9. Aug 13, 2016 #8
    Dear benny
    I really really thank you for your explanation completely.
    By using draft tube, what happens for that kinetic energy we saved? Let me explain my interpret:
    Suppose a turbine which changes fluid pressure from 150 kpa to 100 kpa and atmospheric pressure is 90 kpa (such as your example). Without draft tube, the turbine uses 60 kpa (difference 150 and 90) with (e.g.) 20 m/s velocity at tail race.
    With draft tube, it uses more than 60 kpa (e.g. 80 kpa which is difference between 150 and 70 kpa. 70 kpa is negative pressure [70 < 90] because of using draft tube),with (e.g.) 4 m/s velocity at the tail race.
    Now the energy saved is 16*16/(2*9.81). This energy has resulted that 20 kpa (not consider units).
    Is my interpret correct or need to be correct?
    Thanx.
     
  10. Aug 14, 2016 #9
    Well the example which I gave regarding a hypothetical t
    First of all don't thank me. I understood this stuff only when I tried to explain it to you. This same problem used to bother me a lot during the 3rd year of my engineering. So I have gained from this. Proceeding to your question: Well the example which I gave you was not completely right because without a draft tube or any tube of varying cross section between the turbine exit and the tail race, the fluid pressure at the turbine exit will always be the same as that at the tail race that is the local atmospheric pressure. So in a region with local atmosphere as 90kPa the fluid will always exit the turbine at 90kPa if a draft tube is not used.
    So I shall rewrite your own previous statement with necessary corrections. Almost all of it is correct though!! So here goes:
    "Suppose a turbine which changes fluid pressure from 150 kpa to 90 kpa and atmospheric pressure is 90 kpa (such as your example). Without draft tube, the turbine uses 60 kpa (difference 150 and 90) with (e.g.) 20 m/s velocity at tail race.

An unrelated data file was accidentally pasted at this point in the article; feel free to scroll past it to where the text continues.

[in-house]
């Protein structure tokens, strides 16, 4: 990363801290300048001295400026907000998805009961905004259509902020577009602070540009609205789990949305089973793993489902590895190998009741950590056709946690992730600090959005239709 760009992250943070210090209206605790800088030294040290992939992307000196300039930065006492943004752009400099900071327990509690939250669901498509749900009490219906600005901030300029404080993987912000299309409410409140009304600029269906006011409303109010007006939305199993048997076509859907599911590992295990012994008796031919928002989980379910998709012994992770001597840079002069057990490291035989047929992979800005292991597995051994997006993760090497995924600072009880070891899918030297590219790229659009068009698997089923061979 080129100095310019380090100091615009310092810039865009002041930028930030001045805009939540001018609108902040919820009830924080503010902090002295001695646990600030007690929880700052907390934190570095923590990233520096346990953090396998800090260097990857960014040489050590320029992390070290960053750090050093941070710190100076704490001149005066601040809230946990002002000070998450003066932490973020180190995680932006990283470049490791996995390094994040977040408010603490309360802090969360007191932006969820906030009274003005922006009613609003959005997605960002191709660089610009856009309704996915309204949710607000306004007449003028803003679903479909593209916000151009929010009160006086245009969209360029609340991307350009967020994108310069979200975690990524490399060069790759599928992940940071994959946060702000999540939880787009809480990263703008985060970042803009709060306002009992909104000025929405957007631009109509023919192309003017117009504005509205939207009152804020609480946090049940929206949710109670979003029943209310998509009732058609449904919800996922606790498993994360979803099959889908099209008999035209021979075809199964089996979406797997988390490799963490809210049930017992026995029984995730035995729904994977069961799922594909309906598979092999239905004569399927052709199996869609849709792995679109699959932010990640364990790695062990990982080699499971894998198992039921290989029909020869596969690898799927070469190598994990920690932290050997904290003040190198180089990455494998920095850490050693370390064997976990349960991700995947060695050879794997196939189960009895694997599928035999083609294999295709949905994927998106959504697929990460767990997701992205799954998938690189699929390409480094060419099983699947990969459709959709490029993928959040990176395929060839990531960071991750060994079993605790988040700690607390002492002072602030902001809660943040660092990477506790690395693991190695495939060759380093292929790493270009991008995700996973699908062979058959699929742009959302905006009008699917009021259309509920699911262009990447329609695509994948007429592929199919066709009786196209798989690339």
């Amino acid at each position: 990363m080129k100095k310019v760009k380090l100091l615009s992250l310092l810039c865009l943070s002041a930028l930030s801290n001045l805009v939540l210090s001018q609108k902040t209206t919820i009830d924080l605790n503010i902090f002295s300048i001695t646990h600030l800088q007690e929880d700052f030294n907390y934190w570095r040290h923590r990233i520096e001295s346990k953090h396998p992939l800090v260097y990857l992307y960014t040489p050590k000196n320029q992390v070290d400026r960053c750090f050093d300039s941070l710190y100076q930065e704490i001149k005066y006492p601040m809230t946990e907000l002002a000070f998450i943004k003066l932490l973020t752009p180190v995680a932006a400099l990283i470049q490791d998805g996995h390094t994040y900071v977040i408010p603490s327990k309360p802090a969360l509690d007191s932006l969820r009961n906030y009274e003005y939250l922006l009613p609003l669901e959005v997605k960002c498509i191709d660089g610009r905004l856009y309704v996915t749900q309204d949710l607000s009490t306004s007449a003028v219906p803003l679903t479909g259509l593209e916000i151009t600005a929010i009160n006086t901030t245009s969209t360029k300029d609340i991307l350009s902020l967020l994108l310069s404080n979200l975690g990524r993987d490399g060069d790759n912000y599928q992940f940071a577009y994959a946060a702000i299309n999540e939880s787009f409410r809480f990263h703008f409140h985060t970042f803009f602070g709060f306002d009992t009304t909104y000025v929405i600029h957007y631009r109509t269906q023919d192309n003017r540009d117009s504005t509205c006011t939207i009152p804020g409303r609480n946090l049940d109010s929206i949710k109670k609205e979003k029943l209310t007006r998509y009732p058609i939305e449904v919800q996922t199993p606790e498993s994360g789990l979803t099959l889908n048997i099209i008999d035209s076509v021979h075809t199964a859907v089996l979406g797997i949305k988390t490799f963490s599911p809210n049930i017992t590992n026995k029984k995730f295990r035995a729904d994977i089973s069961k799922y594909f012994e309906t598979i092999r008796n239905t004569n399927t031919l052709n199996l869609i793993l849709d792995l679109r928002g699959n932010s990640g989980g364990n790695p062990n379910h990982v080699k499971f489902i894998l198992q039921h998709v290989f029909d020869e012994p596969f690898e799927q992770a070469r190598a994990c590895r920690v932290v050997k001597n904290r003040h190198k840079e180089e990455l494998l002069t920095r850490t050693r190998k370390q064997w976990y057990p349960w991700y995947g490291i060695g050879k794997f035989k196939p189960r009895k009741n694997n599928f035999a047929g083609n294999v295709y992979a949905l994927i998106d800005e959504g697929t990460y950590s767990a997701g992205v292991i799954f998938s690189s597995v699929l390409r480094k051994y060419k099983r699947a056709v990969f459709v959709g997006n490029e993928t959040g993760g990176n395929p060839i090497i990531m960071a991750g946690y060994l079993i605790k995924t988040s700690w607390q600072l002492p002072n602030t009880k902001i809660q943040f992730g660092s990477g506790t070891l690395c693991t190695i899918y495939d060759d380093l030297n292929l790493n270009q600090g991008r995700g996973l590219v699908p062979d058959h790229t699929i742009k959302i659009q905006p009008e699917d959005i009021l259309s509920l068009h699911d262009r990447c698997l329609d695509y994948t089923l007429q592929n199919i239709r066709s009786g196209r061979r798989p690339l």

With draft tube, it uses more than 60 kpa (e.g. 80 kpa which is difference between 150 and 70 kpa. 70 kpa is negative pressure [70 < 90] because of using draft tube),with (e.g.) 4 m/s velocity at the tail race.
    Now the energy saved is the difference of kinetic energy head in the two cases that is (202-42)/2*9.81. This energy has resulted that 20 kpa (not consider units)."
     
  11. Aug 15, 2016 #10
    Hi
    Have a look at P.4 of below video:
    http://www.slideshare.net/swargpatel283/draft-tube
    "If the pressure at the exit of the turbine is lower than the pressure of fluid in the tailrace, a back flow of liquid into the turbine can result in significant damage."
    How does reverse flow can occur in this case (from tailrace to turbine)? "If the pressure at the exit of the turbine is lower than the pressure of fluid in the tailrace" means that the pressure at exit of the turbine is NEGATIVE.
    Let me say that I agree with you and think pressure at exit of turbine must be zero not negative. But P. 4 of the video has to explained.
     
  12. Aug 15, 2016 #11
    If a draft tube is used gauge pressure at the exit of the turbine will be negative. If no draft tube is present gauge pressure at the exit of the turbine will be 0.
    It is not always true that flow takes place from a high pressure region to a low pressure region. For example, consider the throat and the diverging part at the throat exit of a venturimeter as our control volume. The pressure at the throat is lower than the pressure at the diverging section but even then flow takes place from the throat to the diverging section. Same is the case of flow from the turbine exit to the tailrace through the draft tube. For any flow to take place in a particular direction, the flow should satisfy two equations:
    1. The energy conservation equation (also known as Bernoulli's equation)
    2. The entropy equation (The entropy of the universe must increase)
    Both these equations are satisfied in the above case!!
     
  13. Aug 18, 2016 #12
    benny
    I've got it. This was one of best discussions I had. THANK you very much, in spite of your mis-tendency.
    Let's have discussion about your last point: How does 'entropy equation' can be explained for this case?
    Please describe a little about it.